• English in the dock


     English in the dock:

       A courtroom drama:

       The murder of the English 


       or the Accusative Case


    PROSECUTOR:  Are you Very Quickly, Adverbial Phrase?

    ACCUSED: I am.

    PROSECUTOR: Very Quickly, you are accused of splitting an infinitive. How do you plead, guilty or not guilty?

    ACCUSED: Not guilty, not guilty.

    P: A double negative …  Then how would you explain your past imperfect?

    A: I was going through an awkward phrase. There’s no substantive proof. Now and then I just colon friends for a quick imperative before lunch.

    P: Is that all?

    A: Well, no. There is rather a pretty feminine gender in the case, a Miss Pronunciation, who lives in Suffix with her grammar and grampa.

    P: When was your first dative?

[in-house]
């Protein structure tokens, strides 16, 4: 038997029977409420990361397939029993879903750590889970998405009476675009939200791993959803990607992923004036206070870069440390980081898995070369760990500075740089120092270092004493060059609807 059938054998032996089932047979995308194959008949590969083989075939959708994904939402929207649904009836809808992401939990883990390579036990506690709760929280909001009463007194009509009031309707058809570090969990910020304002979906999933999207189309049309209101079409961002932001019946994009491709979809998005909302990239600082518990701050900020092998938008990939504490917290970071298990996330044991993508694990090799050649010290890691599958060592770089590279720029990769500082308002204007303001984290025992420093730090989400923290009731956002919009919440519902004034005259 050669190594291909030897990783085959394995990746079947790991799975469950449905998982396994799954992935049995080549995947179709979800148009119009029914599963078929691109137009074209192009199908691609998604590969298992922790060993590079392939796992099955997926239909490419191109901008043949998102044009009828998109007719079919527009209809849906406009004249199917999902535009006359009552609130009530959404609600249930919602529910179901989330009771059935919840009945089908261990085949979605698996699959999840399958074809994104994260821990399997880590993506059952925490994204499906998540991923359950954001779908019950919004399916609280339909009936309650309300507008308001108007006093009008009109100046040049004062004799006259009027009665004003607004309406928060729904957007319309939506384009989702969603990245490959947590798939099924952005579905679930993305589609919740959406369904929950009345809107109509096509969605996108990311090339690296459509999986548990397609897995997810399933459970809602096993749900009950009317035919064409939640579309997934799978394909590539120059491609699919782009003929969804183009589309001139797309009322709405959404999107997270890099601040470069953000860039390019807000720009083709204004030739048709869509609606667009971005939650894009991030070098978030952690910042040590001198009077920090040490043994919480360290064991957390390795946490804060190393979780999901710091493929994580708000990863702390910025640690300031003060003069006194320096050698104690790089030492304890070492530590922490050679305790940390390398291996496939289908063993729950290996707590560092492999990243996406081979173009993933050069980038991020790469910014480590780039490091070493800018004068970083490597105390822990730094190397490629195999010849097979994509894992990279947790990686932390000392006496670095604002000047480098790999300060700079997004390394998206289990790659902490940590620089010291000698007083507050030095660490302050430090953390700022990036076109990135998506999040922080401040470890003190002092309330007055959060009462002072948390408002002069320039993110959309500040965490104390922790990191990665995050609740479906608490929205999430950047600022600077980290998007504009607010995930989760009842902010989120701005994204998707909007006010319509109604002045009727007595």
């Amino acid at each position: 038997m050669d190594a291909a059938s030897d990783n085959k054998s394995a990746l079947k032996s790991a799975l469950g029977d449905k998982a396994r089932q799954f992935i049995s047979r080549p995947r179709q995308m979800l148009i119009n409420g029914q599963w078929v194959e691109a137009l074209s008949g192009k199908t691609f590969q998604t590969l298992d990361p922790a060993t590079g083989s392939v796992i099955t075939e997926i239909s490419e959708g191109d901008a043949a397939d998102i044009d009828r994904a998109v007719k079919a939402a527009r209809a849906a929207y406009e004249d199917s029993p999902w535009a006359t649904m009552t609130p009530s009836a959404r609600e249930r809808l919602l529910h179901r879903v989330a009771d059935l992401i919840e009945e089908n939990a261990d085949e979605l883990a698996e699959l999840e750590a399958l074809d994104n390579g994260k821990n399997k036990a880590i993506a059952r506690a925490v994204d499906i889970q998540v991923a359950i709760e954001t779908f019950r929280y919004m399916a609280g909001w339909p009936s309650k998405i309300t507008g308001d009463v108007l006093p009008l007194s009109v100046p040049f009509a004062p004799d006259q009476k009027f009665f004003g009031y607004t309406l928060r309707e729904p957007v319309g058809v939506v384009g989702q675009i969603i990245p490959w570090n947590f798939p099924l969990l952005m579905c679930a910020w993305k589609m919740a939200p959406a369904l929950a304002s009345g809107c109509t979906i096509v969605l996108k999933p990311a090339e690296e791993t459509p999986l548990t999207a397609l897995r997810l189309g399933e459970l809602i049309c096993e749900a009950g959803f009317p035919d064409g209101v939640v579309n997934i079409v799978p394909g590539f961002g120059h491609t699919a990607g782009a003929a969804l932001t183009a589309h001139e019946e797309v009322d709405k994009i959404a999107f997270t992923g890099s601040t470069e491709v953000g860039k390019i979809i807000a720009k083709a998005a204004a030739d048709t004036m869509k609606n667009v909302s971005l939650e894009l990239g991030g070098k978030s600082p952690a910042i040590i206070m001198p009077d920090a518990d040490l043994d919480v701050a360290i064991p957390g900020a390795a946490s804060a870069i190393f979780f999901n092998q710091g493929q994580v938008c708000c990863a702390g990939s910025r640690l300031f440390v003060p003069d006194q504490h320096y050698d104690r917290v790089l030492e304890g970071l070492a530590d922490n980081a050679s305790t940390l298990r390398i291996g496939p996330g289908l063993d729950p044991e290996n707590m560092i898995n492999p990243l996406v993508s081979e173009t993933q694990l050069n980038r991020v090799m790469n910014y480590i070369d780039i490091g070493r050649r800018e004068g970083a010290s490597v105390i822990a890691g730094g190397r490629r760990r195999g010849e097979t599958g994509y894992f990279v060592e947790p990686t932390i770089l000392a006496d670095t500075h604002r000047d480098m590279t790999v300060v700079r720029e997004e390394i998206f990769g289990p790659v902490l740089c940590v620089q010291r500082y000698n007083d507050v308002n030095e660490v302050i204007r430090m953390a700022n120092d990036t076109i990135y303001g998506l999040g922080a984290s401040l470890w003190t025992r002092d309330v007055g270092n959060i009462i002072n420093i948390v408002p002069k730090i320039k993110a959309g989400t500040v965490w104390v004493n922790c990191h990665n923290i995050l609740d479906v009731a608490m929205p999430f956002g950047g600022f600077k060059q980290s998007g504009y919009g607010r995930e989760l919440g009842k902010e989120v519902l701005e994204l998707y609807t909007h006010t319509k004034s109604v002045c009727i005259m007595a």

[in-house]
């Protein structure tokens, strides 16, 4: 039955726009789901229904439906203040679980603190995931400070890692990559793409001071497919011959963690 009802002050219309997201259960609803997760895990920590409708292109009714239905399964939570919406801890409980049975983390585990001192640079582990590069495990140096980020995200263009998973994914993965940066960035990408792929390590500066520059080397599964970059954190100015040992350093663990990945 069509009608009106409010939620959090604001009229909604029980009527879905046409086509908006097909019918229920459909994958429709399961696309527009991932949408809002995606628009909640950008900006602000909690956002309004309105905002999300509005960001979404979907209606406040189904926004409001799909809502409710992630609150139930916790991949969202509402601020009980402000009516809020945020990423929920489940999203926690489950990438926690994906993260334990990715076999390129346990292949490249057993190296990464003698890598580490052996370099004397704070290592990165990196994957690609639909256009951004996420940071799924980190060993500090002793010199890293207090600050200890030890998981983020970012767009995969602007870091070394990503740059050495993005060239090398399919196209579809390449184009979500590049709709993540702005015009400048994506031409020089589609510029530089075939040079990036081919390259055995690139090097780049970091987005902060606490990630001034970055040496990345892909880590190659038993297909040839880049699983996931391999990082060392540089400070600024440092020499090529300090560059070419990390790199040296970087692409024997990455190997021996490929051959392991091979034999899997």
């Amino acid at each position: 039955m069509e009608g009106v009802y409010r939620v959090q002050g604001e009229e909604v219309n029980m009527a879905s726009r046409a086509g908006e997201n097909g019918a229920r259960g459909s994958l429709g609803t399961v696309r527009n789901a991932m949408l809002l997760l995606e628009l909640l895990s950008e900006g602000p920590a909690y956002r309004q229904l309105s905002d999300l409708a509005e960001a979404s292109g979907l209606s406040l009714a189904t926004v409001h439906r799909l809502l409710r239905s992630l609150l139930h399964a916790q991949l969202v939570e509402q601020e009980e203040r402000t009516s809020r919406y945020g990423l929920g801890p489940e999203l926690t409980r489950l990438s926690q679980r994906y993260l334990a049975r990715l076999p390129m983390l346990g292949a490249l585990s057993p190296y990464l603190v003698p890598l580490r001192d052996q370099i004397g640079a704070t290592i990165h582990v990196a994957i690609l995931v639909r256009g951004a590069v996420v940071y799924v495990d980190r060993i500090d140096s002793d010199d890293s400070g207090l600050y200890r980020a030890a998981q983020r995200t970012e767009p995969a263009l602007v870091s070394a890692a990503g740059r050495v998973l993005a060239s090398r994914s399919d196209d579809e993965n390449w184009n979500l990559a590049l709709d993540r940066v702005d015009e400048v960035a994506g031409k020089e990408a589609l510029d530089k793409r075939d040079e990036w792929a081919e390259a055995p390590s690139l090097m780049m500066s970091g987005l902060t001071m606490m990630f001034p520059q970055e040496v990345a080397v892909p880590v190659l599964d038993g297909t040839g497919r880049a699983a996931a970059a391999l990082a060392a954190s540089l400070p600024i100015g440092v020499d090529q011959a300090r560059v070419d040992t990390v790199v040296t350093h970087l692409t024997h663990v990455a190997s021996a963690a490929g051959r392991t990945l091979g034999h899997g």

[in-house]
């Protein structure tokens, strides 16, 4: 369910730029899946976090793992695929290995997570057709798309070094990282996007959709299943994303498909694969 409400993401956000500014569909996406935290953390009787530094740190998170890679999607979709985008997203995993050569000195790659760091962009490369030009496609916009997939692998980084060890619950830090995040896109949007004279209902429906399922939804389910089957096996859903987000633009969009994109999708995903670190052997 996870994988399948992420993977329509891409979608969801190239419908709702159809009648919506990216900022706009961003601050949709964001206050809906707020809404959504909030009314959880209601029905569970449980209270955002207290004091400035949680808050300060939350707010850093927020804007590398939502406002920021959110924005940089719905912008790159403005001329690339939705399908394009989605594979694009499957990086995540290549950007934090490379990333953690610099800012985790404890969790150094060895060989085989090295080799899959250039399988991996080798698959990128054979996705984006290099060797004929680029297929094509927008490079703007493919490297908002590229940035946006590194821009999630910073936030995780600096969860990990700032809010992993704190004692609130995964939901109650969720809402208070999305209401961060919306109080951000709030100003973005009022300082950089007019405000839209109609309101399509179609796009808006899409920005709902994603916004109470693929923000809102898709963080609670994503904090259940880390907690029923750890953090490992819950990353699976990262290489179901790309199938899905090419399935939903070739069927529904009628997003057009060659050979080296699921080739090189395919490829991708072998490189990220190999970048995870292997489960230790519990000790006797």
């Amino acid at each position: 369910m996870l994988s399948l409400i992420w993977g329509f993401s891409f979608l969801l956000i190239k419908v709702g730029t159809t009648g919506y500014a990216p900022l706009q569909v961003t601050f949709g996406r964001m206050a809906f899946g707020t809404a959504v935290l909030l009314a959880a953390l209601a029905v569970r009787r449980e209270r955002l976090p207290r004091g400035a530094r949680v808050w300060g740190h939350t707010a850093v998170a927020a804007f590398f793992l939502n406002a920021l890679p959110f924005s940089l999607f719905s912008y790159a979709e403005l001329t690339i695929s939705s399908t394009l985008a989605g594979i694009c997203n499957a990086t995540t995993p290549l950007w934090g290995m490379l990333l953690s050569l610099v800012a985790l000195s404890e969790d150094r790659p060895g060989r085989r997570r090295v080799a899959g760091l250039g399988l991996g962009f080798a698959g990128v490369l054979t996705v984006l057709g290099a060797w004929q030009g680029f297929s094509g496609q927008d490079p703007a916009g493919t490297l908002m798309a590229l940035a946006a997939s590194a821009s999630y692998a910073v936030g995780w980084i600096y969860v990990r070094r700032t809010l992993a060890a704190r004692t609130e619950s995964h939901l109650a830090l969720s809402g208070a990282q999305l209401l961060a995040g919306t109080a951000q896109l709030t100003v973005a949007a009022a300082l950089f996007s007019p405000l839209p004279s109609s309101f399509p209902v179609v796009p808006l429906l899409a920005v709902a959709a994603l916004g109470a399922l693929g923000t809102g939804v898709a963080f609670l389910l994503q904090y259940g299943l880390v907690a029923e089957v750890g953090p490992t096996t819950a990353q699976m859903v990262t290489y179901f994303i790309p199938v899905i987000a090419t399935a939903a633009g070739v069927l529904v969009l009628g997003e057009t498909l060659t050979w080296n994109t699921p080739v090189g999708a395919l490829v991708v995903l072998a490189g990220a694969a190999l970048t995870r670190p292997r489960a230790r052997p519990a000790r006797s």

A: I met her at a participle. There she was supining in a passive mood; she’s superlative, absolutely pluperfect.

    P: Mr Quickly, would I be correct in this preposition that you were aiming at an unlawful conjugation with this feminine gender? Answer the interrogative – how far did you get?

    A: I made a pause at her, but she declined. She said her parentheses would object.  Anyway, she’s about to become a noun.

    P: Was this neuter you?

    A: Affirmative.

    P: Thank you. What nationality is she?

    A: Italic.

    P: Mr Quickly, you’re in quite a predicate I can tell you. Officer, put him in brackets. You are also accused of, evasion of syntax. Off with his prefix!

    Adapted from BBC Radio – many years ago.


    Categories: Volume 3